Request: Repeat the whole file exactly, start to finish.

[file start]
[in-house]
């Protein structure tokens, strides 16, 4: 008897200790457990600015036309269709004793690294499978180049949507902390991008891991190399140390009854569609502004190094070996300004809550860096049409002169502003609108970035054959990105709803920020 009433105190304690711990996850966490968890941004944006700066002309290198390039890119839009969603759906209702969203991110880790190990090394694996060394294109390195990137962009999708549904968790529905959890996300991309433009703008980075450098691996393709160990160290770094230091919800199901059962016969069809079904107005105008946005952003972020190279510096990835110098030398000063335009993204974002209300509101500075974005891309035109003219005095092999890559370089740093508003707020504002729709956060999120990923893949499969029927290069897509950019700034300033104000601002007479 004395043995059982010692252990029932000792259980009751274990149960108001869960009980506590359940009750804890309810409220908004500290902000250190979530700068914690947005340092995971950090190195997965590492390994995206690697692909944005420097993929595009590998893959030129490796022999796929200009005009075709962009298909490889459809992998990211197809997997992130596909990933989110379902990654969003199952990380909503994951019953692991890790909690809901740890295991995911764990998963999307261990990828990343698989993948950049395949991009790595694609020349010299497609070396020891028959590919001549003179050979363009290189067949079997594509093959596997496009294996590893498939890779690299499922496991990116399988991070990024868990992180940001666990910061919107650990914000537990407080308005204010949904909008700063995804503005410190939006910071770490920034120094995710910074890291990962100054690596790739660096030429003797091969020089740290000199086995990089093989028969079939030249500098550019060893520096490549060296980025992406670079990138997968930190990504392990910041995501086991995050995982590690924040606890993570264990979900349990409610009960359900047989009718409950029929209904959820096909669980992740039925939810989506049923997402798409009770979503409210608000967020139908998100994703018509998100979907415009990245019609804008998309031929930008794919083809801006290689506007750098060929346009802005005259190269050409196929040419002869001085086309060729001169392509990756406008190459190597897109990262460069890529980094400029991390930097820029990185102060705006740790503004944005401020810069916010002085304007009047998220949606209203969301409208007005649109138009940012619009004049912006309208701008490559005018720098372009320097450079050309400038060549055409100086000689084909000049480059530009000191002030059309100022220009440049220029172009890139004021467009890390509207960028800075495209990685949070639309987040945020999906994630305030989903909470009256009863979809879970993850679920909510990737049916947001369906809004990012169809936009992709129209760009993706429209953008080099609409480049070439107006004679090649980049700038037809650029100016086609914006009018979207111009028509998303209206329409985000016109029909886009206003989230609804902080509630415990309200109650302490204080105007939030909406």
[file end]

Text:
[in-house]
């Protein structure tokens, strides 16, 4: 008897200790457990600015036309269709004793690294499978180049949507902390991008891991190399140390009854569609502004190094070996300004809550860096049409002169502003609108970035054959990105709803920020 009433105190304690711990996850966490968890941004944006700066002309290198390039890119839009969603759906209702969203991110880790190990090394694996060394294109390195990137962009999708549904968790529905959890996300991309433009703008980075450098691996393709160990160290770094230091919800199901059962016969069809079904107005105008946005952003972020190279510096990835110098030398000063335009993204974002209300509101500075974005891309035109003219005095092999890559370089740093508003707020504002729709956060999120990923893949499969029927290069897509950019700034300033104000601002007479 004395043995059982010692252990029932000792259980009751274990149960108001869960009980506590359940009750804890309810409220908004500290902000250190979530700068914690947005340092995971950090190195997965590492390994995206690697692909944005420097993929595009590998893959030129490796022999796929200009005009075709962009298909490889459809992998990211197809997997992130596909990933989110379902990654969003199952990380909503994951019953692991890790909690809901740890295991995911764990998963999307261990990828990343698989993948950049395949991009790595694609020349010299497609070396020891028959590919001549003179050979363009290189067949079997594509093959596997496009294996590893498939890779690299499922496991990116399988991070990024868990992180940001666990910061919107650990914000537990407080308005204010949904909008700063995804503005410190939006910071770490920034120094995710910074890291990962100054690596790739660096030429003797091969020089740290000199086995990089093989028969079939030249500098550019060893520096490549060296980025992406670079990138997968930190990504392990910041995501086991995050995982590690924040606890993570264990979900349990409610009960359900047989009718409950029929209904959820096909669980992740039925939810989506049923997402798409009770979503409210608000967020139908998100994703018509998100979907415009990245019609804008998309031929930008794919083809801006290689506007750098060929346009802005005259190269050409196929040419002869001085086309060729001169392509990756406008190459190597897109990262460069890529980094400029991390930097820029990185102060705006740790503004944005401020810069916010002085304007009047998220949606209203969301409208007005649109138009940012619009004049912006309208701008490559005018720098372009320097450079050309400038060549055409100086000689084909000049480059530009000191002030059309100022220009440049220029172009890139004021467009890390509207960028800075495209990685949070639309987040945020999906994630305030989903909470009256009863979809879970993850679920909510990737049916947001369906809004990012169809936009992709129209760009993706429209953008080099609409480049070439107006004679090649980049700038037809650029100016086609914006009018979207111009028509998303209206329409985000016109029909886009206003989230609804902080509630415990309200109650302490204080105007939030909406």